• 12. XUnit ArchitectureTest execution• Setup – prepare test data• Body of test - Here we make all the tests• Assertions - An assertion is a function thatverifies the behavior of the unit under test.
  • 13. XUnit ArchitectureTest execution• Assertions - Failure of an assertion typicallythrows an exception, aborting the executionof the current test.• Teardown - we should clean up our worldto not disturb other tests or code
  • 14. Who cares? Why do they care?• Developers
  • 15. Who cares? Why do they care?• Developers
  • 16. Who cares? Why do they care?• DBAs
  • 17. Who cares? Why do they care?• DBAs
  • 18. Who cares? Why do they care?• QA engineers / Testers
  • 19. Who cares? Why do they care?• QA engineers / Testers
  • 20. What is a unit test?• Code testing code
  • 21. What is the ideal unit test?• easy to roll out
  • 22. • easy to roll out
  • 23. What is the ideal unit test?• easy to maintain
  • 24. What is the ideal unit test?• run fast
  • 25. The old way• Print• Select statements all over• Console.WriteLine• Create executable
  • 26. The new way• Visual Studio database project• Add unit test to relevant procedures• Have all tests green! Or not .
  • 27. Benefits• Find problems early
  • 28. Benefits• Facilitates change
  • 29. Benefits• Simplifies integration
  • 30. Benefits• Documentation
  • 31. The cost $$The time spent actually writing unit tests inthe first place.The time spent fixing and updating unit tests.The tendency to avoid improving andrefactoring code.
  • 32. Real Benefits• Thinking-driven development• Questions-driven development
  • 33. Test driven developmentSome key concepts
  • 34. Test driven developmentThe test system should support thedeveloper, not the other way around.A developer must be able to create a newtest in under 10 minutes.
  • 35. Test driven developmentThe test suite should be capable of runninghundreds of tests in minutes (not hours).
  • 36. What to test?Complex queries need better documentationComplex queries need possible rewrites(performance tuning, anyone? )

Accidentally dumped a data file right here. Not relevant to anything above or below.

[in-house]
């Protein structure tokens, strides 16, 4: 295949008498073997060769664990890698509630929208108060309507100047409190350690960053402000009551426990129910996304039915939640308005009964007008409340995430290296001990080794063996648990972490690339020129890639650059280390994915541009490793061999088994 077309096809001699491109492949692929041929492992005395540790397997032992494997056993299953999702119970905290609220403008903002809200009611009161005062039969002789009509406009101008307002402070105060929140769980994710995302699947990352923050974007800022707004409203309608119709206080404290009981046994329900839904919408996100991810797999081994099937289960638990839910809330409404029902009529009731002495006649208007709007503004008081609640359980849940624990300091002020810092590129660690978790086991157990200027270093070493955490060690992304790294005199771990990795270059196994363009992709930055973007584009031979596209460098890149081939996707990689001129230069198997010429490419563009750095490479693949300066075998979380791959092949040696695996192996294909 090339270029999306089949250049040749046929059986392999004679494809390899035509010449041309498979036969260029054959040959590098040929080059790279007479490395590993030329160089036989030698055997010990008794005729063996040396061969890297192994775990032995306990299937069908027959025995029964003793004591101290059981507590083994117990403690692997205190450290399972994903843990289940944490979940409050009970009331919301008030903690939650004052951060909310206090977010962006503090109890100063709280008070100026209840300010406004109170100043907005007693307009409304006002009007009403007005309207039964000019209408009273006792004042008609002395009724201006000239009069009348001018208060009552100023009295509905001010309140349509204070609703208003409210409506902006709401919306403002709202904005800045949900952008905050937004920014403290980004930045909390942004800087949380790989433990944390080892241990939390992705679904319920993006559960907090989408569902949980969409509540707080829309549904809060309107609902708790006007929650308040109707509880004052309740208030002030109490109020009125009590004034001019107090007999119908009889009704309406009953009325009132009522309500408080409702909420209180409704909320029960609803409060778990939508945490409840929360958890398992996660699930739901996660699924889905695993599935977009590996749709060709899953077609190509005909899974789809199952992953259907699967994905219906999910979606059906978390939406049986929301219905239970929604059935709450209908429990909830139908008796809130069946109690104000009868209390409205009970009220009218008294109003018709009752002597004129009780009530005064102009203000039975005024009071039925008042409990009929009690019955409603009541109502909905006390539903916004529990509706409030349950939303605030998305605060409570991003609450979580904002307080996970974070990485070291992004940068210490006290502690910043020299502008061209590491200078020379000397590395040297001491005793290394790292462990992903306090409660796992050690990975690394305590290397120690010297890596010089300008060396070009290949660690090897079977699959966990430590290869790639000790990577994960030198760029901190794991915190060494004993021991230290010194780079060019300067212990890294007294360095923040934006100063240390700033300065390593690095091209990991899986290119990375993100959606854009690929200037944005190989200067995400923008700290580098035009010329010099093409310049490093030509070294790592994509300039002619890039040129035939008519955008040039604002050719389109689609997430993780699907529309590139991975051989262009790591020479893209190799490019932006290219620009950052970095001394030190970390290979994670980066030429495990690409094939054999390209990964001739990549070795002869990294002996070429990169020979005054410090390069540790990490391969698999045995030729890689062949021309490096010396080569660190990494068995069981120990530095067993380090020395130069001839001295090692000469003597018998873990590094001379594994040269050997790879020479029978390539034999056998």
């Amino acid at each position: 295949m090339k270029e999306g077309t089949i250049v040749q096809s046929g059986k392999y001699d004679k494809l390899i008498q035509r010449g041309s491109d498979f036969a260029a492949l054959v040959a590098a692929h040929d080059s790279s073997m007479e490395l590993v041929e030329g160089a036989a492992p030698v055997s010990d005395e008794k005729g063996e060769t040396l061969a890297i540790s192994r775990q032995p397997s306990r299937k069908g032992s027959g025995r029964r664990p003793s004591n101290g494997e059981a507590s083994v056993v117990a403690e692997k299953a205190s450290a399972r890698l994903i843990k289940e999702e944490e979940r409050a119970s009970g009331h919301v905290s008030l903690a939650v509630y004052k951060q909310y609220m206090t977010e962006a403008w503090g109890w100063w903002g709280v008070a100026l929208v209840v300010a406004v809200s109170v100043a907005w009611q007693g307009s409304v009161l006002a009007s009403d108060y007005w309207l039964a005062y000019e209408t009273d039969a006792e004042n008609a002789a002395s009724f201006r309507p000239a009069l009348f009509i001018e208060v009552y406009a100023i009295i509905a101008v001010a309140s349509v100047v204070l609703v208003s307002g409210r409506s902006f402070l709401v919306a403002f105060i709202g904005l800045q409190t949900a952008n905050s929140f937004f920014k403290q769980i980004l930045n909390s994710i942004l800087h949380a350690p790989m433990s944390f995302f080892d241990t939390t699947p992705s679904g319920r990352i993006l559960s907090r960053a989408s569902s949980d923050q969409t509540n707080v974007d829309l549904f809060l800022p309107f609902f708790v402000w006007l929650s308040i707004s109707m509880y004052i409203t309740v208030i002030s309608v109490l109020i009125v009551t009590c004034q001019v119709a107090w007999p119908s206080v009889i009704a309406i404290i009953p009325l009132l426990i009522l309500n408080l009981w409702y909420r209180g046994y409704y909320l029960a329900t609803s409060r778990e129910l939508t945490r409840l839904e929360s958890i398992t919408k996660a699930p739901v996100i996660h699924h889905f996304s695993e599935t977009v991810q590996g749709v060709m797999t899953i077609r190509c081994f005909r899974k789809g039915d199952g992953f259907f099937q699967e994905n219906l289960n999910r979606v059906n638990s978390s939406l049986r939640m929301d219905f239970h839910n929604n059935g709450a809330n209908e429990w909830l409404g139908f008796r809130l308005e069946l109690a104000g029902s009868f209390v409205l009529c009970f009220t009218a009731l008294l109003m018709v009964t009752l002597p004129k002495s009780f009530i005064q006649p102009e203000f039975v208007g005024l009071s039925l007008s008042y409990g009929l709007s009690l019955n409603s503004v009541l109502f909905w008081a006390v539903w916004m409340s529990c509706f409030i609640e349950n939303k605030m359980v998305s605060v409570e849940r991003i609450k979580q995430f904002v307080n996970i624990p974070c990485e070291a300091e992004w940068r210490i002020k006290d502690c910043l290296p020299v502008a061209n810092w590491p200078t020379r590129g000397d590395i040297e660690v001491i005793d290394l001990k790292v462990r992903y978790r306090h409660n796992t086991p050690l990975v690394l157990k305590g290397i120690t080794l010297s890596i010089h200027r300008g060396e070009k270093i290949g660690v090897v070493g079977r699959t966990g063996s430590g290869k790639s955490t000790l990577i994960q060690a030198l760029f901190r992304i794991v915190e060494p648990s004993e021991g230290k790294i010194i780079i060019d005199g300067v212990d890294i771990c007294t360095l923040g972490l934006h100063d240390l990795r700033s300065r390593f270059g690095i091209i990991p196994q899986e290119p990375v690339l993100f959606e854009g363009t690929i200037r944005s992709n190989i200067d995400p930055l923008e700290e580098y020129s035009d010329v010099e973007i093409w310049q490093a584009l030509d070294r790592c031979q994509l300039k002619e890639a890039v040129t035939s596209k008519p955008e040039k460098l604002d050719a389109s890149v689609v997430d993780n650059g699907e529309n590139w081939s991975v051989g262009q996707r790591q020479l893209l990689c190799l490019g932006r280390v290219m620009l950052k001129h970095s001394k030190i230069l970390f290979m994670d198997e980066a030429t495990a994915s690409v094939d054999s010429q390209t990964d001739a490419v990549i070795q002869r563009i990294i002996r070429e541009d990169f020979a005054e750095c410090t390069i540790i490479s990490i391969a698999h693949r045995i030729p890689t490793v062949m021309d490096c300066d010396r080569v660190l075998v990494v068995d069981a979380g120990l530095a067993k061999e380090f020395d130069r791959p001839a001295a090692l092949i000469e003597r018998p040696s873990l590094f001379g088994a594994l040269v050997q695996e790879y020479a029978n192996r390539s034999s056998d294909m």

• 37. Demo Unit testCoding demo
  • 38. Demo Unit testTools• Visual Studio 2010 Premium• SQL Server 2008 R2
  • 39. SSIS Unit test runner• A hidden gem• XML based•Complex modules are more difficult to change if the requirements have changed
  • 40. Database unit testing tools• tSQLt – “The Database Unit TestingFramework for SQL Server” (.NET)• DBTestUnit – “free database unit testingframework for .NET – currently supportingMS SQL, MySQL and Oracle.”• T.S.T. the T-SQL Test Tool – a testing API(TSQL)
  • 41. References:Alex Kuznetsov’s blog – SimpleTalk andSQLBlogThe RedGate Guide to SQL Server TeamBased Development - Phil Factor & coWhat is the #1 Benefit of TDD? - GilZilberfeld
  • 42. References:XUnit – Martin FowlerVerifying Database Code by Using Unit Tests– MSDNDatabase Unit Testing with Team Edition forDatabase Professionals - MSDN
  • 43. References:PluralSight courses• Visual Studio 2010 Database Projects• Test First Development• Unit Testing with MSTestSelective Unit Testing – Costs and Benefits -Steven SandersonUnit Testing Myths and Practices - TomFischer (on SimpleTalk)
  • 44. Q&A
  • 45. [Database unit tests][Marian Chicu][Centric IT Romania][20th of April 2013]Please fill in your evaluation form!